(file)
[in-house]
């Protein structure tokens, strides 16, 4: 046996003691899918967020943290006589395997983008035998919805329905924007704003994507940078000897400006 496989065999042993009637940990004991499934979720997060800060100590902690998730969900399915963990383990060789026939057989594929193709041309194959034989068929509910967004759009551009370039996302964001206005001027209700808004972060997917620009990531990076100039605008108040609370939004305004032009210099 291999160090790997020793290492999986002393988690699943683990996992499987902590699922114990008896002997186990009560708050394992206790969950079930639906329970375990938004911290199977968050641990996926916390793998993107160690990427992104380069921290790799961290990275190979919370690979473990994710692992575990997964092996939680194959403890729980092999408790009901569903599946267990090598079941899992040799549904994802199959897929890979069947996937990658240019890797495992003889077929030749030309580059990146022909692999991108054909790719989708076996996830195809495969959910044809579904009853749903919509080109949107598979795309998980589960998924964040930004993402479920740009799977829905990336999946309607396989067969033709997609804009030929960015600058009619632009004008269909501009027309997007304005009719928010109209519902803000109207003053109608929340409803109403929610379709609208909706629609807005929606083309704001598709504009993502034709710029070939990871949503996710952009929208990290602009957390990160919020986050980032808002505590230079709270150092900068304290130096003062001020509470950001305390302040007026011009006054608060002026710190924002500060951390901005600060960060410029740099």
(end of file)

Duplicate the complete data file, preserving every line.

[in-house]
């Protein structure tokens, strides 16, 4: 046996003691899918967020943290006589395997983008035998919805329905924007704003994507940078000897400006 496989065999042993009637940990004991499934979720997060800060100590902690998730969900399915963990383990060789026939057989594929193709041309194959034989068929509910967004759009551009370039996302964001206005001027209700808004972060997917620009990531990076100039605008108040609370939004305004032009210099 291999160090790997020793290492999986002393988690699943683990996992499987902590699922114990008896002997186990009560708050394992206790969950079930639906329970375990938004911290199977968050641990996926916390793998993107160690990427992104380069921290790799961290990275190979919370690979473990994710692992575990997964092996939680194959403890729980092999408790009901569903599946267990090598079941899992040799549904994802199959897929890979069947996937990658240019890797495992003889077929030749030309580059990146022909692999991108054909790719989708076996996830195809495969959910044809579904009853749903919509080109949107598979795309998980589960998924964040930004993402479920740009799977829905990336999946309607396989067969033709997609804009030929960015600058009619632009004008269909501009027309997007304005009719928010109209519902803000109207003053109608929340409803109403929610379709609208909706629609807005929606083309704001598709504009993502034709710029070939990871949503996710952009929208990290602009957390990160919020986050980032808002505590230079709270150092900068304290130096003062001020509470950001305390302040007026011009006054608060002026710190924002500060951390901005600060960060410029740099």